These forms of servitude or slavery differ in kind from what we are calling chattel slavery. While prisoners of war and criminals can lose their freedom against their will, they do not become mere property of their captors, even when such imprisonment is just. They still possess basic, inalienable human rights and may not justly be subjected to certain forms of punishment — torture, for example. Similarly, indentured servants “sell” their labor, not their inalienable rights, and may not contract to provide services which are immoral. Moreover, they freely agree to exchange their labor for some benefit such as transportation, food, lodging, et cetera. Consequently, their servitude is not involuntary.


    The rest of the article is here:

    http://catholiceducation.org/articles/facts/fm0006.html

    Thanks, JoAnna!

    I hope you read and considered it all, March Hare!

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  71. JoAnna, I think we were having the same thought at the same time!

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  72. Shame on the pair of you for defending the indefensible.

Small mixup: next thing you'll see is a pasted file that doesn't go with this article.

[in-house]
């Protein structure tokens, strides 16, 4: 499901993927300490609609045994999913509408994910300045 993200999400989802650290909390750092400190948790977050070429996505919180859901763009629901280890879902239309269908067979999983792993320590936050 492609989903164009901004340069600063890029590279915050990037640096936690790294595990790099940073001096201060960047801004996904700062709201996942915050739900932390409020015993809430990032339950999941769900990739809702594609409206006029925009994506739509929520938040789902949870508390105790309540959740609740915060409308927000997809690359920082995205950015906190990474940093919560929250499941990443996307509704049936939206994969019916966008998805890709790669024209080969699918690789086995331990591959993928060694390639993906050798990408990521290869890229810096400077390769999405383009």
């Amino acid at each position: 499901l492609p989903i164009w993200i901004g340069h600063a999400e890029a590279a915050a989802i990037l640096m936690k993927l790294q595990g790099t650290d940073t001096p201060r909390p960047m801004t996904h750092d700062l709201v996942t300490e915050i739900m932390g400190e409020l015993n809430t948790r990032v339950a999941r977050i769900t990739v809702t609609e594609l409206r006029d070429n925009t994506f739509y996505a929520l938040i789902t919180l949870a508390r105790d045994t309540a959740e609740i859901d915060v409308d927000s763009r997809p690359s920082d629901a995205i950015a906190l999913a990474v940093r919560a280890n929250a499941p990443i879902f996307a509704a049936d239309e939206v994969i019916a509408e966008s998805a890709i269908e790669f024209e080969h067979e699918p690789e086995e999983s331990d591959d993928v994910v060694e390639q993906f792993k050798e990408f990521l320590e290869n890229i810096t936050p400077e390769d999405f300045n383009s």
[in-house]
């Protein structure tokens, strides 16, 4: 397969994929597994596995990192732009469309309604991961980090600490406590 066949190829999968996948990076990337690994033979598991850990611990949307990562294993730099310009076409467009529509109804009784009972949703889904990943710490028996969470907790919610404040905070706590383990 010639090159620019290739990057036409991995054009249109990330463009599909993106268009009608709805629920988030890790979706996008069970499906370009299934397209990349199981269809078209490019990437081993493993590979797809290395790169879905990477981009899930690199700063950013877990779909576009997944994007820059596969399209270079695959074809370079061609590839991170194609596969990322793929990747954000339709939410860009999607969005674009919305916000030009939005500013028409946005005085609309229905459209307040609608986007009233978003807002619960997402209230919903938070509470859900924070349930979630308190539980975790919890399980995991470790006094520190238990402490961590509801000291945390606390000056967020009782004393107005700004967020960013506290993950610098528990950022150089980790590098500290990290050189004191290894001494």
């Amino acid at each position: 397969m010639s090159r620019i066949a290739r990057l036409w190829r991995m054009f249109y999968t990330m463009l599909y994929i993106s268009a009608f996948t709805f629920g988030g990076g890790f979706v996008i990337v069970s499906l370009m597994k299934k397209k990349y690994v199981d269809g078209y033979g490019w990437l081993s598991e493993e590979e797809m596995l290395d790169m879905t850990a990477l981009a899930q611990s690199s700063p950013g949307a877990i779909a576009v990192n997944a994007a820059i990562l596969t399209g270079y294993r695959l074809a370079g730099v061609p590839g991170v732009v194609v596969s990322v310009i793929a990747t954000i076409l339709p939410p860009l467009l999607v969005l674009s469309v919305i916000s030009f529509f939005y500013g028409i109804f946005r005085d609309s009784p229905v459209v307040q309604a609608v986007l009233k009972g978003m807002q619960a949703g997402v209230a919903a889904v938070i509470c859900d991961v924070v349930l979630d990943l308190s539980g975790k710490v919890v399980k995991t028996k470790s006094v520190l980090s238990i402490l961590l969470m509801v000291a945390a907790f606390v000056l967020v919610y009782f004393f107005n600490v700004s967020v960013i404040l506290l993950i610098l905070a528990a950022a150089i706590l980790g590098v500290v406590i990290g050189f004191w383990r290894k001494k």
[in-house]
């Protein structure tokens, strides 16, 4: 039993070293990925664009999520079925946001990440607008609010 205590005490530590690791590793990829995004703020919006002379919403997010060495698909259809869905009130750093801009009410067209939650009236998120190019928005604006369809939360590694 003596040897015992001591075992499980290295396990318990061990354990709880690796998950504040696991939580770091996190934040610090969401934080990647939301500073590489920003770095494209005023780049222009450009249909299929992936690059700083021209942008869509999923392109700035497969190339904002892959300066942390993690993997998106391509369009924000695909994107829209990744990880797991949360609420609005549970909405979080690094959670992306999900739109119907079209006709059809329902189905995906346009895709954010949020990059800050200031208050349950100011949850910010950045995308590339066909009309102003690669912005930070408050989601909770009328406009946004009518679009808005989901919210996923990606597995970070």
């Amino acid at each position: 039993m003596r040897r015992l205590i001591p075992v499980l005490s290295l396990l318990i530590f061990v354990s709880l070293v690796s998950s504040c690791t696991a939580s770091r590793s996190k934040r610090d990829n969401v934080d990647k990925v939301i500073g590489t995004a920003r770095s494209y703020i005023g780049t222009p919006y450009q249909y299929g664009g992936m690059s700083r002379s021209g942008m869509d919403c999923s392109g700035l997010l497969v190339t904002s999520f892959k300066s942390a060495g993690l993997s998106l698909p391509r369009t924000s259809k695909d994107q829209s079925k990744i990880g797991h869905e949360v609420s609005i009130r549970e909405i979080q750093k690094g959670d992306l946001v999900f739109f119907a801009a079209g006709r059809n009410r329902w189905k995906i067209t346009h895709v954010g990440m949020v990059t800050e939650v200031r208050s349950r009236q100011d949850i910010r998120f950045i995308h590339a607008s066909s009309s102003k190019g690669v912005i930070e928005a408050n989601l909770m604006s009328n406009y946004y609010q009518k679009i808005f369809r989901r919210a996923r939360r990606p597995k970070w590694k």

Forced labour is wrong in any moral view that I wish to even debate with. Anyone who doubts this is fundamentally a denial of the most basic of human rights (even for POWs and convicted criminals) is a morally bankrupt* person and any system of morals that allows this is absolutely broken.

    So the fact that the Church currently appears to allow for POWs and criminals to be forced into providing labour basically means it is NOT the correct place to go looking for morals, absolute or otherwise. The fact it used to allow people to sell themselves AND THEIR CHILDREN into slavery, sorry indentured servants, and now doesn't proves, beyond any reasonable doubt that, as I originally said, that it has changed its position, hence the Doctrine of Faith is not unalterable.

    * Kinda rich coming from a moral error theorist, but I want to put this in language you'll understand, and understand just how strong my views are on this.

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  73. Yes, March Hare, it's really rich coming from a man who is A-okay with human child dismemberment.

    But answer directly: Are you saying that the Church once used to teach that slavery is a positive good? And, are you saying that all forms of servitude are the same?

    And just to be very clear about your position: When the state has prisoners clean up the highways or make license plates, that forced servitude is intrinsically immoral in your view, correct?

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  74. Leila's right. Your moral outrage rigs false considering that you favor denying human beings their human rights as long as they're unborn.

    Believing that something is not intrinsically evil is not the same as believing it to be GOOD. That's what you don't seem to get.